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CPEC-inspired economic zones

December 28, 2015

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ITS eyes fixed on the bonanza that the China-Pakistan Economic Corridor promises to bring, the Khyber Pakhtunkhwa government has formed a company to develop special economic zones and has identified sites for four zones to attract industrial investment.

On December 15, the first of these zones was opened at Hattar, with hopes that it will lead to Rs300bn of investment inflows over the next five years.

But Hattar has already been an industrial area for decades and is located next to the vast Taxila industrial complex. And so are Nowshera and D.I. Khan, where two other special economic zones (SEZs) have been proposed. Only Karak will be a new industrial estate, inspired by Punjab’s Sundar industrial estate.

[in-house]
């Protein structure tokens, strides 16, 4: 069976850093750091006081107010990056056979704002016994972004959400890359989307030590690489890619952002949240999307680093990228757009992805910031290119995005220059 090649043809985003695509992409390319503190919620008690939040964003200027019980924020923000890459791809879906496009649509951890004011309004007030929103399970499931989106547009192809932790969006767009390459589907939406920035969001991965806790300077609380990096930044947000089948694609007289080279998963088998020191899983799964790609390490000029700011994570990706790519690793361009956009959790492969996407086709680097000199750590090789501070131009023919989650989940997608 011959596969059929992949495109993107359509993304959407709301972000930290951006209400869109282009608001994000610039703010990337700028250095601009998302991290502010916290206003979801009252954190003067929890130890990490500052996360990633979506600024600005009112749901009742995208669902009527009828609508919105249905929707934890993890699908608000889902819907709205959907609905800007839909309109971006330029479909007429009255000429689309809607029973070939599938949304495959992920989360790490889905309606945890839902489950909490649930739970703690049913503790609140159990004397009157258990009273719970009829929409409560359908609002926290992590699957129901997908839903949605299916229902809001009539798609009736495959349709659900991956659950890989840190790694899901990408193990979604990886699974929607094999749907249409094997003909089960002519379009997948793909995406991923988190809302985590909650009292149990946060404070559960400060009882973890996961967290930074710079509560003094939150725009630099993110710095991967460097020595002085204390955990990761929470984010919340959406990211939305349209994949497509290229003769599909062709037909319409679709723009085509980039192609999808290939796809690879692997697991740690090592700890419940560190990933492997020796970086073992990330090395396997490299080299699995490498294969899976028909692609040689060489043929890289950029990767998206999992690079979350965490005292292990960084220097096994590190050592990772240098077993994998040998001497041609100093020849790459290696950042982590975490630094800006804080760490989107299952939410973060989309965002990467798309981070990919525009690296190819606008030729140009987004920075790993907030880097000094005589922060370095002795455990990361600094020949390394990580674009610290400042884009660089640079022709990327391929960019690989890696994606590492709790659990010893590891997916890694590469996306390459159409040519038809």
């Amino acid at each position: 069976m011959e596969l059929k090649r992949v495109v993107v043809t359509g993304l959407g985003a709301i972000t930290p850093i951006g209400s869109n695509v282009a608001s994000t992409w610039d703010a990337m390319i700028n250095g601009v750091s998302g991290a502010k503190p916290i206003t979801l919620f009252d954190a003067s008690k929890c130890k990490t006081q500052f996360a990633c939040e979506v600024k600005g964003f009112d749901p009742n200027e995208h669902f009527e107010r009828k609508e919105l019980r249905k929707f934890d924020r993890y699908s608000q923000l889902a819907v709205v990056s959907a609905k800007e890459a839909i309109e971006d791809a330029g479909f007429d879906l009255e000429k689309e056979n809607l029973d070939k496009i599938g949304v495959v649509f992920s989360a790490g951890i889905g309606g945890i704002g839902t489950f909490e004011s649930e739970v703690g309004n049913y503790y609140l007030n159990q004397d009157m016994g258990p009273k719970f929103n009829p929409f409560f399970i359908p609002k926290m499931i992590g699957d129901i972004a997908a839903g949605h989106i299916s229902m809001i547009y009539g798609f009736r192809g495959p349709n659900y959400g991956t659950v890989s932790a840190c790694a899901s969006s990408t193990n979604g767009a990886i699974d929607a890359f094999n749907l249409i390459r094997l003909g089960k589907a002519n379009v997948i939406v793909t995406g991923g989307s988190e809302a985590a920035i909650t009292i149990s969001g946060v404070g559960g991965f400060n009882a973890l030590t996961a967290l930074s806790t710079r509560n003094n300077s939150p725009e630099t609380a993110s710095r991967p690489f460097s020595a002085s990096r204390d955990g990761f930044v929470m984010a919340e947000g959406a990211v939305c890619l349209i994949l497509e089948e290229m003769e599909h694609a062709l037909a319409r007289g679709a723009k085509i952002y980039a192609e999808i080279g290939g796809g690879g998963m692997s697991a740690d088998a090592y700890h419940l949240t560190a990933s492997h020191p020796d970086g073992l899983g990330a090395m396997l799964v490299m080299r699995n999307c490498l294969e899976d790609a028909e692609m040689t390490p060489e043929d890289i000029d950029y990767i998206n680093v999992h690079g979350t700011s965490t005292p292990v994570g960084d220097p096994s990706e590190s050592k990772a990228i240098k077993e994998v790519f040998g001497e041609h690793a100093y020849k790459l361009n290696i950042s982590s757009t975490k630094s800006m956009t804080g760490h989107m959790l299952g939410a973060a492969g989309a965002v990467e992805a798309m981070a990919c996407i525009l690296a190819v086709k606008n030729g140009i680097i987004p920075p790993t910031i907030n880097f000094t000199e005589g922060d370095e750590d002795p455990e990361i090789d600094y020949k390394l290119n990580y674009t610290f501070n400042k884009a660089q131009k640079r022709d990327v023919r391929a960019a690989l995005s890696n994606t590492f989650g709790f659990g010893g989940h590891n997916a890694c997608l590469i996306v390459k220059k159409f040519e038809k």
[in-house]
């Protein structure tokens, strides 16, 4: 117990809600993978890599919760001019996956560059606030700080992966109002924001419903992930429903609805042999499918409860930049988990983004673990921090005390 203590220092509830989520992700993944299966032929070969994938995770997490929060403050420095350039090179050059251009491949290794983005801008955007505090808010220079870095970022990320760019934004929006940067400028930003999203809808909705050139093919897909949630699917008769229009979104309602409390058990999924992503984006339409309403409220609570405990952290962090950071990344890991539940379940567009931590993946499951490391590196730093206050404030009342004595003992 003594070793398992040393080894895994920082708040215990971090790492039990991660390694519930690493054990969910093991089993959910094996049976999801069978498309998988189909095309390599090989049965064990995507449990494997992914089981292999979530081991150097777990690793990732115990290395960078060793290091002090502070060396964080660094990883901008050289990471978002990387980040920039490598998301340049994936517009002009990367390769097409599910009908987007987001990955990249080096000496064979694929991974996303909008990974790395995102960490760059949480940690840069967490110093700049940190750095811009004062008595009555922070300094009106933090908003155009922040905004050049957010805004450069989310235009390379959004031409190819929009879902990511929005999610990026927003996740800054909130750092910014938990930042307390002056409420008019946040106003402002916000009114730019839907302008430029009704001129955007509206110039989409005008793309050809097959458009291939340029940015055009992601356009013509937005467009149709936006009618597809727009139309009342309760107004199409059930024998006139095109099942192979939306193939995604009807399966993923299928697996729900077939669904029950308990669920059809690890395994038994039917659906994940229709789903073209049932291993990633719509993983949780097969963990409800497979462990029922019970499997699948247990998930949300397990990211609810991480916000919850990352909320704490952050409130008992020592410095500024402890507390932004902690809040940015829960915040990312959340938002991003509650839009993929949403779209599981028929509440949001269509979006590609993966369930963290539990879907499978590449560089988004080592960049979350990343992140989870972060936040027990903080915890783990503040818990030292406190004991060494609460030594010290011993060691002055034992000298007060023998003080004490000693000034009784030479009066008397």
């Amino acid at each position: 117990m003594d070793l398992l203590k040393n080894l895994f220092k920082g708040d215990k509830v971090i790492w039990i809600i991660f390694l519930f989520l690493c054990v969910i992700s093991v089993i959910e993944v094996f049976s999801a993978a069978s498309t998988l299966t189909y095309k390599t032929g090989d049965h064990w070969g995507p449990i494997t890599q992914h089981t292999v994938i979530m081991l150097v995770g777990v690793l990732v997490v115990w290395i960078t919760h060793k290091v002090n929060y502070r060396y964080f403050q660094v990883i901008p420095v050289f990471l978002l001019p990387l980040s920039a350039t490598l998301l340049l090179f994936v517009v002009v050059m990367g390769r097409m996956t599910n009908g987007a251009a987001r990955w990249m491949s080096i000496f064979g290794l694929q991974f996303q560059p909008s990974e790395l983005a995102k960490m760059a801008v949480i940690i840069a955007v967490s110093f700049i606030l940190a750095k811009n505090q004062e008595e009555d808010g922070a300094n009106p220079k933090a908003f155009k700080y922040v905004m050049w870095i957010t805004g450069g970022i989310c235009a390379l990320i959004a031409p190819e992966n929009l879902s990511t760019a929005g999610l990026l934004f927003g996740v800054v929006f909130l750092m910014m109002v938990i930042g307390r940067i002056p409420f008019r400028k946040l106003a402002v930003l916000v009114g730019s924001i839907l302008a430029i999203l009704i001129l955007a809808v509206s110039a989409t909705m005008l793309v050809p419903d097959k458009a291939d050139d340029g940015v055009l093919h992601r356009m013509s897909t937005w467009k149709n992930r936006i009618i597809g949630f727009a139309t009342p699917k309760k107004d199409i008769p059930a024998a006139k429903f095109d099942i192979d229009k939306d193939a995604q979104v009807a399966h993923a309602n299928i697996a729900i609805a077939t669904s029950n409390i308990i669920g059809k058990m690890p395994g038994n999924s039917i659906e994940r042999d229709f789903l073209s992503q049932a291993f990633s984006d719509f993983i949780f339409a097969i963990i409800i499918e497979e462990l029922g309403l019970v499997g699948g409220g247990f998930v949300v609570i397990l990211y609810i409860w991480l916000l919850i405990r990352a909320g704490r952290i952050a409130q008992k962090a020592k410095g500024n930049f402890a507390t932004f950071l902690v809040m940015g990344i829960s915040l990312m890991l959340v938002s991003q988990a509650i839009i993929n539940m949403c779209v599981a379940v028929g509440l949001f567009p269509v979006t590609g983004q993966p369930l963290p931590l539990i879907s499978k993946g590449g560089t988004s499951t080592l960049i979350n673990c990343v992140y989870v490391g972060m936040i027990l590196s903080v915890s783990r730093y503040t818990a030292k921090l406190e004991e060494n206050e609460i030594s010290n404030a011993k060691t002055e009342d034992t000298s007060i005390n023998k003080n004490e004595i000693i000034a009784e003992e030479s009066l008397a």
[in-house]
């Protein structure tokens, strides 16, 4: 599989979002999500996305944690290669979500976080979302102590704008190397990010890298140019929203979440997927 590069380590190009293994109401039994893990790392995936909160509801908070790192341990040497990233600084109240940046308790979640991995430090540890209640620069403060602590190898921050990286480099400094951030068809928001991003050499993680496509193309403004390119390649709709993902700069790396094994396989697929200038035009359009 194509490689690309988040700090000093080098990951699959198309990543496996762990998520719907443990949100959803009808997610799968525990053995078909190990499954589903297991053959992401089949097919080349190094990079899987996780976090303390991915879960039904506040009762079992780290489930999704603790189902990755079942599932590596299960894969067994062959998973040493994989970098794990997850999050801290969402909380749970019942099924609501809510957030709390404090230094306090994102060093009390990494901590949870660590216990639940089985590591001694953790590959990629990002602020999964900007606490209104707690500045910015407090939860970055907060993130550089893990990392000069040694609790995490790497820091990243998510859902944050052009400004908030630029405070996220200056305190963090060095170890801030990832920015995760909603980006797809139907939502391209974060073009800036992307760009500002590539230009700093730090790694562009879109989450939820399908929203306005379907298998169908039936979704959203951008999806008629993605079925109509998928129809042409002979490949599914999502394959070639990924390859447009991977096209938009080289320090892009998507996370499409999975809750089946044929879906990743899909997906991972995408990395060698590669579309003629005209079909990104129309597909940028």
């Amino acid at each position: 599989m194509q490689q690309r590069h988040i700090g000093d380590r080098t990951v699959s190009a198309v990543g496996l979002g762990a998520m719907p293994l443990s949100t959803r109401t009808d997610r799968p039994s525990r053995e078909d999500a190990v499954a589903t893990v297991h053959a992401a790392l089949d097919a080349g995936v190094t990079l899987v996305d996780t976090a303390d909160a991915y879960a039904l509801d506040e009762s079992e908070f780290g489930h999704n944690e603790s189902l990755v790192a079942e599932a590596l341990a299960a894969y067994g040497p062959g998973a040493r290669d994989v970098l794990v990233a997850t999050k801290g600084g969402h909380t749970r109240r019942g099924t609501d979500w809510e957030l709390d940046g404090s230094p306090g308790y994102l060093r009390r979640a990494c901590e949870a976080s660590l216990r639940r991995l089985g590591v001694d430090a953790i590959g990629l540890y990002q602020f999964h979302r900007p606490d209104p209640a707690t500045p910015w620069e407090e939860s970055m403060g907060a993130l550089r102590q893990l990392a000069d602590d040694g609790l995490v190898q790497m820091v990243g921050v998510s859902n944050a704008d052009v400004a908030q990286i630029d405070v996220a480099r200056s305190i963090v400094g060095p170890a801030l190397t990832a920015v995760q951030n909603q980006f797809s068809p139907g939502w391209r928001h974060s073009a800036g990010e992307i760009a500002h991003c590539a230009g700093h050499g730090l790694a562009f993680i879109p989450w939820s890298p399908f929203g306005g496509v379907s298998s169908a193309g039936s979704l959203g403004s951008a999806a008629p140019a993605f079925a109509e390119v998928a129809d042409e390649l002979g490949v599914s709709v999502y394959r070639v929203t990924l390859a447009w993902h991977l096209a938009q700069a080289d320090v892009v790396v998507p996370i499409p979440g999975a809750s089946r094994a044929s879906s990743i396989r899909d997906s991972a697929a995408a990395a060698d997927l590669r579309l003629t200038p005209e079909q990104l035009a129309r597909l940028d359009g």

The company plans to set up dedicated special economic zones in Swat and Malakand divisions to promote small industries, says its CEO Mohsin M. Syed


Meanwhile, factories have been closing down in KP’s old industrial estates owing to a lack of sustained and adequate supply of electricity and gas and an enabling environment.

Currently, there are 17 industrial estates in KP, including seven medium- and large-sized ones. All of these are managed by the Sarhad Development Authority (SDA). The remaining 10 are small-sized estates.

No funds were allocated to upgrade or revive the dilapidated infrastructure in the existing estates during the nearly past three years of the PTI-led provincial government. And successive provincial governments failed to convince the federal government to provide competitive tax incentives to attract investment in these zones.

Consequently, 415 units out of 646 industrial units in the four industrial estates of Hayatabad (Peshawar), Gadoon Amazai, Hattar and Nowshewra have shut down. Over 20,000 workers were retrenched. Meanwhile, the rest of the 231 units are struggling in an unfavourable business environment.